Fischer RCS Carbonlite Skating: This Olympic–level ski has an exceptionally low swing weight, for quick recovery (bringing the ski back after pushing off). The base, with a high graphite content and an aggressive diamond–ground structure, is best for humid conditions. Get the RCS Skating Cold for the Rockies and other dry–snow regions. $600; fischerski.com
Salomon S–Lab 3D Carbon Skate (pictured): For the ultimate in energy transfer, this heat–moldable boot has a carbon chassis that envelops your heel and sole. The upper's seamless construction means no pressure points or leaks. $450; salomonnordic.com
Exel Black Feather: Carbon–fiber shafts make the Black Feathers light and strong. The grips are angled backwards ten degrees, which provides more power and a quicker recovery. $300; exelsports.net
Atomic FX: Skate: This stable ski is softer and wider than racing models, letting you focus on stride rather than balance. But you won't need an upgrade next season: Power transfer and responsiveness are top–notch. $216; atomicsnow.com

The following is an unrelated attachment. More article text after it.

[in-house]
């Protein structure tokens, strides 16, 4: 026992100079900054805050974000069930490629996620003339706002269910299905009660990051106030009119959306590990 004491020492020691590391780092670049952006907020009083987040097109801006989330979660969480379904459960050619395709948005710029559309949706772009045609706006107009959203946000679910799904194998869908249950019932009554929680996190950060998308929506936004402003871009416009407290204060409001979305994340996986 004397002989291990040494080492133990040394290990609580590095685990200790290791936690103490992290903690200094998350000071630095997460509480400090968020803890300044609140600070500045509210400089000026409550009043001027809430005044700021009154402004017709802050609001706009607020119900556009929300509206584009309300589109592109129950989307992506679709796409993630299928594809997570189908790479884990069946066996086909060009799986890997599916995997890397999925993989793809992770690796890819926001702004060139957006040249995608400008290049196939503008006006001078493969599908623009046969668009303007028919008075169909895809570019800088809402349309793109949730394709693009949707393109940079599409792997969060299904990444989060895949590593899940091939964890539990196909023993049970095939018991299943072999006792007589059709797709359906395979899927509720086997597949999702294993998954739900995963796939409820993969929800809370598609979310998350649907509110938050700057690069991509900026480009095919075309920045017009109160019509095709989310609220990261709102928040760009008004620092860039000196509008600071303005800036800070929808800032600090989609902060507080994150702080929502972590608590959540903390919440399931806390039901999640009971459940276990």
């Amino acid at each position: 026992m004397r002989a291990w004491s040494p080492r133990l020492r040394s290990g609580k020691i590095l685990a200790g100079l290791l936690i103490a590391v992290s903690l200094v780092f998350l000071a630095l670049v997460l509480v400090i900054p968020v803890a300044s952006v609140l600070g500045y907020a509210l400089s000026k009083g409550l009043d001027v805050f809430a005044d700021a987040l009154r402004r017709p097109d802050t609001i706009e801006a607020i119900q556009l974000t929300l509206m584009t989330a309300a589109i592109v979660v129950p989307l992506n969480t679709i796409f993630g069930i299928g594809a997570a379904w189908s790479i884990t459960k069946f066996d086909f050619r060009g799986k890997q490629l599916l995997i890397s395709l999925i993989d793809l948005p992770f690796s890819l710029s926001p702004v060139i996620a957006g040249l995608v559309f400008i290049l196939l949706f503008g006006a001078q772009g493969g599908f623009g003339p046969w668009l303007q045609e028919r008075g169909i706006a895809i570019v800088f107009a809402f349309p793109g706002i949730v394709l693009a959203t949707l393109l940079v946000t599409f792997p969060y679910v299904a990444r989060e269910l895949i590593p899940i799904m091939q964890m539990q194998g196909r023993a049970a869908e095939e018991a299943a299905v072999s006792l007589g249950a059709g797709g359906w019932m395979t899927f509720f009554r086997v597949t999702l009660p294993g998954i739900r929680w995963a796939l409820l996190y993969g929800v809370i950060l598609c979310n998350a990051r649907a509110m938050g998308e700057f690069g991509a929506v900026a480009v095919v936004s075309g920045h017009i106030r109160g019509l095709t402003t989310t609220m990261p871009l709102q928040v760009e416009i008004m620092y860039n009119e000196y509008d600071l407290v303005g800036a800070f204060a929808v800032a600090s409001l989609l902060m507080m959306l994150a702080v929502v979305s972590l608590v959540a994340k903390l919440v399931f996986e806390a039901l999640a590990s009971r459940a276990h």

Alpina SP40: Just a few years ago, the technology in this boot was the World Cup standard. It has the same asymmetric cuff design and heel–retention strap found in Alpina's RS racing boot. $199; alpinasports.com
One Way DS920: A shaft made with 20 percent carbon fiber reduces weight and keeps price down. And there's nothing low–end about the poles' trim racing baskets and biting tungsten tips. $59; alpinasports.com
Get perfect comfort from start to finish—whatever your experience or gear—with these layers: Patagonia Wind Tracker Top (pictured, $145; patagonia.com); Craft Flow Pants ($110; craft-usa.com); Ibex Pico Zip T ($95; ibexwear.com); Salomon Smart Windstopper Vest ($115; salomon-sports.com); Swix Race Hat ($26; swixsport.com); Pearl Izumi Gavia Gloves ($45; pearlizumi.com).